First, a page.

Systematic Review of Equine Facilitated Therapy and Trauma: Current Knowledge, Future Needs

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BACKGROUND:Equine-facilitated therapy (EFT) is a relatively new treatment for trauma and PTSD. EFT has been introduced and implemented in mental health treatment for children and adults, though the research in support of these interventions has not kept up with practice. In this poster we review studies of EFT with individuals who have PTSD/trauma symptoms.

METHODS: We searched relevant databases: Social Work Abstracts, Scopus, CINAHL, ERIC, Web of Science, PsychArticles, PsychInfo, and Google Scholar. Due to the newness of this field, we did not restrict the search based on years nor type of study design. Inclusion criteria were: 1) the study was published in a peer-reviewed journal; 2) horses were used as the primary treatment or as an adjunct to traditional treatment; and 3) the study sample was assessed for PTSD/trauma, and/or PTSD/trauma was measured as an outcome. The search followed the PRISMA paradigm. Each author read each abstract, then met to discuss articles to include. If a decision could not be made based on the abstract, we read the full article to make a final decision.

RESULTS:Nine studies -- involving 97 participants, five adult and four youth studies, and all published since 2008 – met search criteria. Two adult studies addressed combat-related trauma, two focused on interpersonal violence and one focused generally on traumatic events. There was one qualitative design, one case study and three intervention studies. Of the studies with youth, one was a correlational single system study and three were intervention studies. Two studies focused on children who had experienced maltreatment or sexual abuse, one addressed historical trauma with American Indian children, and the other did not specify the trauma though all met the criteria for PTSD based on a standardized scale. Findings showed EFT resulted in significant improvements in trauma symptoms and PTSD as well as other areas of well-being (e.g., anxiety, social support, alcohol use, and mindfulness in adults; internalizing and externalizing behavior, self-perception, self-esteem, social adjustment and anxiety in youth).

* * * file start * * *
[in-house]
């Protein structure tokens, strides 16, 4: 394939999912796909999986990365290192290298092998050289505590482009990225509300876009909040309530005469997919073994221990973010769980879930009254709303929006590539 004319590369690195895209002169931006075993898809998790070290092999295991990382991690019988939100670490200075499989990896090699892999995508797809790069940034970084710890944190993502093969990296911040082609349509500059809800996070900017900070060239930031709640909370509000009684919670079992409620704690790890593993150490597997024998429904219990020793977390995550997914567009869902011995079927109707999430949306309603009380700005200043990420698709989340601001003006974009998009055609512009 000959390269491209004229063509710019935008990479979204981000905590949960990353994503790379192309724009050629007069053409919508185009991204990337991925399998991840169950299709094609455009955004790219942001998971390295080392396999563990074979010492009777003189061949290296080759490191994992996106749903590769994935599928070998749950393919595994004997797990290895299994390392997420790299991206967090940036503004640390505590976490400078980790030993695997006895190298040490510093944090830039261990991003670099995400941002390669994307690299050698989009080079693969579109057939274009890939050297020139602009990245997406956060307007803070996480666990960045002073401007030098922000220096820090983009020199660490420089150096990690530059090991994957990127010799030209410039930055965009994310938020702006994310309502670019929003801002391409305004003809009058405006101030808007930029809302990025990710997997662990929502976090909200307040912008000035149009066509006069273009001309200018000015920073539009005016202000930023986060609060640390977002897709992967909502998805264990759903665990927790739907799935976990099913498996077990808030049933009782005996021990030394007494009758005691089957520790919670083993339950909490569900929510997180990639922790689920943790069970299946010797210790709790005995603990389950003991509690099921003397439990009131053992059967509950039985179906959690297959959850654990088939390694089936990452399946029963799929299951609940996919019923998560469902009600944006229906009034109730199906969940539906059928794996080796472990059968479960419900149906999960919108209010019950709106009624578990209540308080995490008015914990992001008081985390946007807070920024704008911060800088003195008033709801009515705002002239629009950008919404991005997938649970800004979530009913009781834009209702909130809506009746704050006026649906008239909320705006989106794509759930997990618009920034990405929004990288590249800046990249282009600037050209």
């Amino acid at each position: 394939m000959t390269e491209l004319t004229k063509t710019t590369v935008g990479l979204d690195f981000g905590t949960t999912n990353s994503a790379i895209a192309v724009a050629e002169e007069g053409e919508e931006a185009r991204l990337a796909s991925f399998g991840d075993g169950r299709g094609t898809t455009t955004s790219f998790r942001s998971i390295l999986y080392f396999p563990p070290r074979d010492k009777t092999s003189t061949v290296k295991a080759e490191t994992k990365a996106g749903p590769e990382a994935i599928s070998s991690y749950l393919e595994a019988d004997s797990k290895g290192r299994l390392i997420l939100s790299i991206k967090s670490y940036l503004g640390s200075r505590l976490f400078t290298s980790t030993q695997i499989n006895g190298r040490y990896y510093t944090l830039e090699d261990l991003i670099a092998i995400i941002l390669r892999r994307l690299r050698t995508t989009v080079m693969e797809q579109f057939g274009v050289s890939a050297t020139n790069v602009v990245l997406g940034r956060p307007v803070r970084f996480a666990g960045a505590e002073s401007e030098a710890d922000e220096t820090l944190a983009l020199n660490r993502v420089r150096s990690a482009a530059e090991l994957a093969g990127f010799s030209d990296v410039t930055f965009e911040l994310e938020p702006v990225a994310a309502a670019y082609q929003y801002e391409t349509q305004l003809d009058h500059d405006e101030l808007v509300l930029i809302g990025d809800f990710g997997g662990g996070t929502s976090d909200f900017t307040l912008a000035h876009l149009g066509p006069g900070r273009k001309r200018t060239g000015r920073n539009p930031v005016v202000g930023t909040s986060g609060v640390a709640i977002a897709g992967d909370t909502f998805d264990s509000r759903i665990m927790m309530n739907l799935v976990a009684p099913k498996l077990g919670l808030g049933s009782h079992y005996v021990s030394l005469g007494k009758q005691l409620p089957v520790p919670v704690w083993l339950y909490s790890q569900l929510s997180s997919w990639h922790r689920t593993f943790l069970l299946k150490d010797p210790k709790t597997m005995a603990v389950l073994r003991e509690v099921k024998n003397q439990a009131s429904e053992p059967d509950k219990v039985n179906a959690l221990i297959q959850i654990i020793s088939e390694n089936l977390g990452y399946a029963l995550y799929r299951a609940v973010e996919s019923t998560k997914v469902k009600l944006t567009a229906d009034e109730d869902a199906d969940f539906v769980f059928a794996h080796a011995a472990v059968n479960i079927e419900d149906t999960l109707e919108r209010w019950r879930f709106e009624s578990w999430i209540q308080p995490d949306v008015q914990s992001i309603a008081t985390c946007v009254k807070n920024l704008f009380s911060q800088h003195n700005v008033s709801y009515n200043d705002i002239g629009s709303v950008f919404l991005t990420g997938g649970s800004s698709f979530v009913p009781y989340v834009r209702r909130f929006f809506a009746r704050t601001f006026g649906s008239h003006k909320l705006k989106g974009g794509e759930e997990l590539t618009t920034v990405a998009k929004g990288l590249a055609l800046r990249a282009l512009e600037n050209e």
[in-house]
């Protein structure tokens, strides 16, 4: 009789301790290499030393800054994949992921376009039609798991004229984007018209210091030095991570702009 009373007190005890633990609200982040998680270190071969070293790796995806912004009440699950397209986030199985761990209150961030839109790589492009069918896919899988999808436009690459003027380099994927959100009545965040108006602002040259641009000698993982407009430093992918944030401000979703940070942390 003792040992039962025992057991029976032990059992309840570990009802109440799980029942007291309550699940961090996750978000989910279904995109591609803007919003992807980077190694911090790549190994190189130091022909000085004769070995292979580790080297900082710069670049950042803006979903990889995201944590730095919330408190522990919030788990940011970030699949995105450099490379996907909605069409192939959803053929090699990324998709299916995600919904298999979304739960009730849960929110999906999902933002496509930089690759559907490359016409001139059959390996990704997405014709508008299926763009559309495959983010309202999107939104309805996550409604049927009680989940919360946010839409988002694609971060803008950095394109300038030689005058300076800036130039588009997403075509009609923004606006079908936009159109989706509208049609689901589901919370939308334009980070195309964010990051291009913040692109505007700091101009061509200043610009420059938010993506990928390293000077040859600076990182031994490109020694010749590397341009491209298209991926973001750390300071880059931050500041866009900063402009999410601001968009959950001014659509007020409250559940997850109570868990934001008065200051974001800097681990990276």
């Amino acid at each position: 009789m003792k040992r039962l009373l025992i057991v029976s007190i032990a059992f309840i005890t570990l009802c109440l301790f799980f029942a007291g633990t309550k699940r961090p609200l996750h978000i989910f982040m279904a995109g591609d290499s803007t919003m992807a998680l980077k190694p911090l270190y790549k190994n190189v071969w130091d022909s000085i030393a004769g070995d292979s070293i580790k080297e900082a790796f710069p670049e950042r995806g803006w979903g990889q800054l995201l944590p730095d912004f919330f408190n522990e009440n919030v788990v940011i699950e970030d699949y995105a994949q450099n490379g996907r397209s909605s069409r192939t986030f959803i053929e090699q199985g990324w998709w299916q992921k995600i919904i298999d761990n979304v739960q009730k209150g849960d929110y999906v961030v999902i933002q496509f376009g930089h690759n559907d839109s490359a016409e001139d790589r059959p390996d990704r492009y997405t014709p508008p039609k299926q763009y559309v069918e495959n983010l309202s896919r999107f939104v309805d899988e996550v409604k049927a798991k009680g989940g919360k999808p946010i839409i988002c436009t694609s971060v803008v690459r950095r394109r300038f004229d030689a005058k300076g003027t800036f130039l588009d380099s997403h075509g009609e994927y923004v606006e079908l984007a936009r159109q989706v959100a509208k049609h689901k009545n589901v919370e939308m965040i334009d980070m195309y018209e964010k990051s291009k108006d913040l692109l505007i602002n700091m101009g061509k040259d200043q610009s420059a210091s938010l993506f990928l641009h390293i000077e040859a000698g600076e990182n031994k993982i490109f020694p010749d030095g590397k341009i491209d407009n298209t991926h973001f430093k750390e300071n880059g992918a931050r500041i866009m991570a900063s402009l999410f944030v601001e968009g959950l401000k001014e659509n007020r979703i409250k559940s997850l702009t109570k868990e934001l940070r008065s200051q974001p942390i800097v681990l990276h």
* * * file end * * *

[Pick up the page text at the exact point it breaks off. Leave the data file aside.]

CONCLUSIONS and IMPLICATIONS: Despite the limitations of our review (we did not search for gray material) and of the studies themselves (small sample sizes, lack of a control group), to our knowledge this is the first review of EFT that focused on trauma/PTSD. A primary strength was including only studies where trauma symptoms were objectively measured as an outcome. Findings suggest that EFT is a promising intervention for trauma/PTSD. Broadly, more studies of increased rigor are recommended as well as qualitative studies to address the acceptability of EFT to clients and providers, and issues of implementation. Specifically, future research should further explore EFT for veterans, reflecting the current national response to their mental health needs. Research is also needed to examine the mechanisms by which EFT leads to improved outcomes, investigate possible contraindications of equine therapy, as well as termination issues. In summary, EFT is a relatively new modality that offers promise for treating trauma/PTSD symptoms and the studies in this review provide a base upon which to build.


Washington DC

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